But 15,000-race samples completely blur the hour-to-hour, day-to-day, and week-to-week variability, which creates the opportunities for bettors to score.  In the days when handicappers generally focused on one track, Andy Beyer recommended taking a day before the season started in a closed room with a year’s supply of last year’s Forms, and a bottle of Jack Daniels.  The purpose was to develop “class-par times,” which I’ve never been too crazy about, but the result—aside from a hangover, if you followed his instructions literally—was a good overview of a year’s racing at your home track.  You couldn’t help but pick up on both patterning and quirks in the results charts, which would help you deal with the beginning of a new season.

If you follow one or two home tracks, this is still fine advice, although that’s about the only scenario in which I’d worry much about the pars (or the variants for which they form the baseline, but that’s another story).  However, many of us today do not follow a single track or even regional circuit, and are more likely to be placing bets at ten tracks or more across the country, although not necessarily on the same day.  (Albeit, there are accounts of system players who go much further than that.)  With almost unlimited availability of tracks for simulcast betting, most bettors I know have broadened their field of play well beyond a local circuit, though they still tend to focus primarily on tracks that they know to some extent or have played before.

Large populations of races for statistical studies are valuable for large, fundamental questions, but usually small profit.  The variability that we move on as value bettors is more often short-term—sometimes instantaneous—and a lot more profitable.

With comma-delimited past performance and results data available fairly cheaply on the internet, and with spread sheets now virtually standard equipment on every computer, you may dream up your own approaches to identifying short-term patterns at your tracks.  My suggestion is not to worry about humongous samples and fundamental questions of racing per se, but think small and think local—local, at least, to the tracks you play, which may be scattered across three time zones. 

If computer analyses are not your idea of recreation, you can still look for patterning and opportunities by simply eyeballing past performances and results charts.  It is extremely handy now to use the computer to get to race results charts provided by a number of Web sites.  If for some reason I am going to try working a track I’m not familiar with, or just haven’t worked for a while, I’ll usually pull up some recent results charts on the Web to see what’s going on.

For my style of play, I like to see some “normal” variability displayed in the odds payoffs.  By that I mean a few races will show $4.20, $3.60, and $2.40, but there will also be a healthy mix of patterns like $26.80, $5.60, and $4.80.  I especially like to see patterns like $4.80, $11.80, $3.60, because they often indicate handicappable place overlays and, although none of these patterns predict future events, they suggest that the field is open and the opposition from the rest of the crowd in shaping the odds is normal.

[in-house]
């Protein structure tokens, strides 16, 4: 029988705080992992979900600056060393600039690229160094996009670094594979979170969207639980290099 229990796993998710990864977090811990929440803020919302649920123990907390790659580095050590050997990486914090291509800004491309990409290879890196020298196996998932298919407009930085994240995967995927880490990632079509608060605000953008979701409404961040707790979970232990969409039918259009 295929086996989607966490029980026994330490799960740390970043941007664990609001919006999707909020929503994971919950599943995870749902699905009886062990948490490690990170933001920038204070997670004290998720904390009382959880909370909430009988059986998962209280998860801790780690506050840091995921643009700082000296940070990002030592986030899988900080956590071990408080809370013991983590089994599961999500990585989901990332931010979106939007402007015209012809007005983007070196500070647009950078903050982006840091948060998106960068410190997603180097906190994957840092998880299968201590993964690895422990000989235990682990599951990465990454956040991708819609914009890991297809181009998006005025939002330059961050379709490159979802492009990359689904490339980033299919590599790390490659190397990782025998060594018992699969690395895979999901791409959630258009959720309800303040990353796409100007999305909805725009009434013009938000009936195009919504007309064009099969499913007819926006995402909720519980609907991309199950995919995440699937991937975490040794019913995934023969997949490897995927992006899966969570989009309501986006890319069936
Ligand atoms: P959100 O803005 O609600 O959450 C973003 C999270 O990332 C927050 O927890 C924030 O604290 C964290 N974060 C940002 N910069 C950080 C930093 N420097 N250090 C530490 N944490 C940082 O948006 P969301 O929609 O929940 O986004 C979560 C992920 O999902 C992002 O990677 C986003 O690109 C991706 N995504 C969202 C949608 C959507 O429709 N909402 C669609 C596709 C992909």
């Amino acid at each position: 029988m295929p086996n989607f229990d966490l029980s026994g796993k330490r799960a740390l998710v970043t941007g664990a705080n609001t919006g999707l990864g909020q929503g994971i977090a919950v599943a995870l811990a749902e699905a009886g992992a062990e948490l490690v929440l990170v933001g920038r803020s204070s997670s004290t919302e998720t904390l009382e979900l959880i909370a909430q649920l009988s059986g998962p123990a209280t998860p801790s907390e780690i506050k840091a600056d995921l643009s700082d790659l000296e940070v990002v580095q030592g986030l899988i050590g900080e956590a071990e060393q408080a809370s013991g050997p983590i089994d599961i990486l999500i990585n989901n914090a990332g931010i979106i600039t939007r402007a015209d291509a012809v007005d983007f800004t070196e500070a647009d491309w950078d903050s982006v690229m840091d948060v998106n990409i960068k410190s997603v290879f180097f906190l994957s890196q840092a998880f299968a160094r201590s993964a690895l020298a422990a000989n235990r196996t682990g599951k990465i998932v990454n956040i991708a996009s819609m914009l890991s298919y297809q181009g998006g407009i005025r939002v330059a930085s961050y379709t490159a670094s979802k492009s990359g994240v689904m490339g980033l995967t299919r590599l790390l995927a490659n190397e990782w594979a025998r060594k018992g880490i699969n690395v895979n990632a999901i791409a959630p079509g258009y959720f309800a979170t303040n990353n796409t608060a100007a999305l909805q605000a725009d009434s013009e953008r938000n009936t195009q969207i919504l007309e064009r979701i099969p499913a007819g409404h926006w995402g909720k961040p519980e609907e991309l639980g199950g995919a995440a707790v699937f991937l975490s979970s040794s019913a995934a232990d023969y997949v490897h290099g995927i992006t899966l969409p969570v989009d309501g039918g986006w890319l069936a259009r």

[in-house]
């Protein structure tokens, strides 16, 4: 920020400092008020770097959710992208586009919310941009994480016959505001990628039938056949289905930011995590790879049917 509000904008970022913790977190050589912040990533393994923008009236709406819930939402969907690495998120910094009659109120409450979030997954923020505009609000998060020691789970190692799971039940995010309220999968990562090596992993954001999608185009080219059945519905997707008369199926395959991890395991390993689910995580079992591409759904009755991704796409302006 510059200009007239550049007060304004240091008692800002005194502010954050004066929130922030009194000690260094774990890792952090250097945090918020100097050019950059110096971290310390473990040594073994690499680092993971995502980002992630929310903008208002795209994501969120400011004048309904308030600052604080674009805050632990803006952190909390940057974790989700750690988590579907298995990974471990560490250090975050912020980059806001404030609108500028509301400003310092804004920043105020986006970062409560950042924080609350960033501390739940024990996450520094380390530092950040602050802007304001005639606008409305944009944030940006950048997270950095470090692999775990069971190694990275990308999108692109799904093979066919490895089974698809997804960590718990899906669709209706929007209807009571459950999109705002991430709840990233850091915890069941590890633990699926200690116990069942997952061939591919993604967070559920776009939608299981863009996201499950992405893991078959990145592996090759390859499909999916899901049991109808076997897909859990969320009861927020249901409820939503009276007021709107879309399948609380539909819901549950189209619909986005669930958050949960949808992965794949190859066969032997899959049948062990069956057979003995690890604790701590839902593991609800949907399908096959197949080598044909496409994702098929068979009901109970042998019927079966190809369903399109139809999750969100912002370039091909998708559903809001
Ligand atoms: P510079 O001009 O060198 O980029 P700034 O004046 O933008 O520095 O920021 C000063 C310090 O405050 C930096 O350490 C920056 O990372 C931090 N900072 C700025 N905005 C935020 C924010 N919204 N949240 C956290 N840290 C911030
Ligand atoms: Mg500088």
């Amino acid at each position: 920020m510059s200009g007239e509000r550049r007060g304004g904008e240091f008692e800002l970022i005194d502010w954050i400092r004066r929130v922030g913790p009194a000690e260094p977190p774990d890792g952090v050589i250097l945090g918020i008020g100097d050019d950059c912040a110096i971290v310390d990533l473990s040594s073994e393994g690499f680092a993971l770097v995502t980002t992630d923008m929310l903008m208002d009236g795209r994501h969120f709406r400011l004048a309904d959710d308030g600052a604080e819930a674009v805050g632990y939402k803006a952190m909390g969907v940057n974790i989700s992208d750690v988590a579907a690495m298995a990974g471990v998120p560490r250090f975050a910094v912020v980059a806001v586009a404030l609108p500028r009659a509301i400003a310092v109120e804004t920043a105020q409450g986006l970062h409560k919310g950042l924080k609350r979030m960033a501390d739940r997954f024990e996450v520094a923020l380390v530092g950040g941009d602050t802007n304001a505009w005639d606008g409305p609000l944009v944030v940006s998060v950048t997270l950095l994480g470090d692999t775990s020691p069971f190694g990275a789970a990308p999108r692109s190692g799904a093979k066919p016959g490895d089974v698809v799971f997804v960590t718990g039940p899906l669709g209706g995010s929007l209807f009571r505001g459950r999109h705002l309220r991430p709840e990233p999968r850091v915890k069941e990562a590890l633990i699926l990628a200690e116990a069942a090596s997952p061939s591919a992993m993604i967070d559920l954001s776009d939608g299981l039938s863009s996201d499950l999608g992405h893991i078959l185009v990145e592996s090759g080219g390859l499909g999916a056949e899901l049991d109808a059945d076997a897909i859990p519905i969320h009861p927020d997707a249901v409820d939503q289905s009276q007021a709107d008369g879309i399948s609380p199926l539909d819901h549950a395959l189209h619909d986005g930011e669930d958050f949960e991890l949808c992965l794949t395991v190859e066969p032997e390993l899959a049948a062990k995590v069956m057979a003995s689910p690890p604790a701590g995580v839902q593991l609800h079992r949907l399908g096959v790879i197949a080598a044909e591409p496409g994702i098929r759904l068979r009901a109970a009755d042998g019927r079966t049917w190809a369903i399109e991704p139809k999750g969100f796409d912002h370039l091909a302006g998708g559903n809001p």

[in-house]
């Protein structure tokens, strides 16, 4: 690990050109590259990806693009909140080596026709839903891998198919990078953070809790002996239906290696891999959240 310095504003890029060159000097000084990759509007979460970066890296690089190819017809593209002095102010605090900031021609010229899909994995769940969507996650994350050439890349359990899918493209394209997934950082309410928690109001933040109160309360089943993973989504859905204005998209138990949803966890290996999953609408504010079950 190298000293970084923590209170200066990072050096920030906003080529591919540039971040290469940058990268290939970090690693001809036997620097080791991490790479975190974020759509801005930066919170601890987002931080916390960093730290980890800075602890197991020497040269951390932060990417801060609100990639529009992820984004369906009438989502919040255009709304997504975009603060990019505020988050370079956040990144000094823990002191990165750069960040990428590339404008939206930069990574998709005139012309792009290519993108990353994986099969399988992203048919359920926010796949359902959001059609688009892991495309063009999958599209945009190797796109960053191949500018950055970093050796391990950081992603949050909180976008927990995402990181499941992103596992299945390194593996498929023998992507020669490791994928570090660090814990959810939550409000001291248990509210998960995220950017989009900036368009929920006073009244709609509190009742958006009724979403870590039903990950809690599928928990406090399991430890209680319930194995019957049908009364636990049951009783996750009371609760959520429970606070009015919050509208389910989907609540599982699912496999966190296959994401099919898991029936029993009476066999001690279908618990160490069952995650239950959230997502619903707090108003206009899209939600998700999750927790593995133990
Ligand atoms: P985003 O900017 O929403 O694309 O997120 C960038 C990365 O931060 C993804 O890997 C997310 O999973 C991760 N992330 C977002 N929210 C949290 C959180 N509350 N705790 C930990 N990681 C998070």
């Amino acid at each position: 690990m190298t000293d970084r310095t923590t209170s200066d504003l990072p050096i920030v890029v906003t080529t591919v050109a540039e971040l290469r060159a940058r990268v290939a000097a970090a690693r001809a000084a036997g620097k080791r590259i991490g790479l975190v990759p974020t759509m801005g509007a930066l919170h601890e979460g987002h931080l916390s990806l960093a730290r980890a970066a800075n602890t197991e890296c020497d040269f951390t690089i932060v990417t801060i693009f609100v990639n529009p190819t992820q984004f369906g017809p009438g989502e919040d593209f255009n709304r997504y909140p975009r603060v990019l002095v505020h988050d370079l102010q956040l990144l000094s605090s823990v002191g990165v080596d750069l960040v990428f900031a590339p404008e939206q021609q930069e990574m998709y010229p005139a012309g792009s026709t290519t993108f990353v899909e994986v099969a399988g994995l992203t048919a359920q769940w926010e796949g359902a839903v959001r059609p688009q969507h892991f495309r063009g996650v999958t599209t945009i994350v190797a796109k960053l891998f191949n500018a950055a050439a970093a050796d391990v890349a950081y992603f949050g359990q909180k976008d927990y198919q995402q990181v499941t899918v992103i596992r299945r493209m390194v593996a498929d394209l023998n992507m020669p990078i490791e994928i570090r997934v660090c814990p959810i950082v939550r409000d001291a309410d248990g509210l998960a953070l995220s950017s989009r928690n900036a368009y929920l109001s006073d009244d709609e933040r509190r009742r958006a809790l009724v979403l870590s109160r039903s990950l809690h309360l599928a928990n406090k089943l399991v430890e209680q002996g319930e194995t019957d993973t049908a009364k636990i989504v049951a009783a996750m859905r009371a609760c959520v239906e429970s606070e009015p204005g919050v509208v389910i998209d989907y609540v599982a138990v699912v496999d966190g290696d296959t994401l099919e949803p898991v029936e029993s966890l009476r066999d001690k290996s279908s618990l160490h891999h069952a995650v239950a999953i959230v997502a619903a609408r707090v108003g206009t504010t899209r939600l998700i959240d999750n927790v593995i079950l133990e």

Once in a while, you’ll find a pattern where the public is “On.”  Early in the year, I pulled up results from (I believe it was) Penn National, where all the races were 1 mi 70 yds and the crowd was nailing every race for a period of at least several days.  One way to find value, which has become more difficult with simulcasting, is to find a really dumb crowd—that one obviously wasn’t.

For some approaches to betting this scenario might be a goldmine, but not for mine, so when it happens, I’m somewhere else. 

However, a great opportunity happens each fall and requires no searching through data.  It happens every year, and it is the Fall Fairs.  The fair circuit is big in California and Maryland, and my home state of New Mexico.  Some handicappers specialize in fairs and for those handicappers the fall season is like Christmas for Macy’s; it make’s the bulk of their annual profit.  Except for a small percentage of serious handicappers, fair crowds are rank amateurs; they can no more handicap a horse race than a tractor pull.  The horses come in from the surrounding circuit tracks, which are generally in hiatus before changing to fall venues.  This is one of the few times when you can worry a lot less about fine-tuning “value”—good old-fashioned handicapping comes to the forefront.  If you have a way of dealing with complete fields of shippers, this is the time for good handicappers to reap the fall harvest.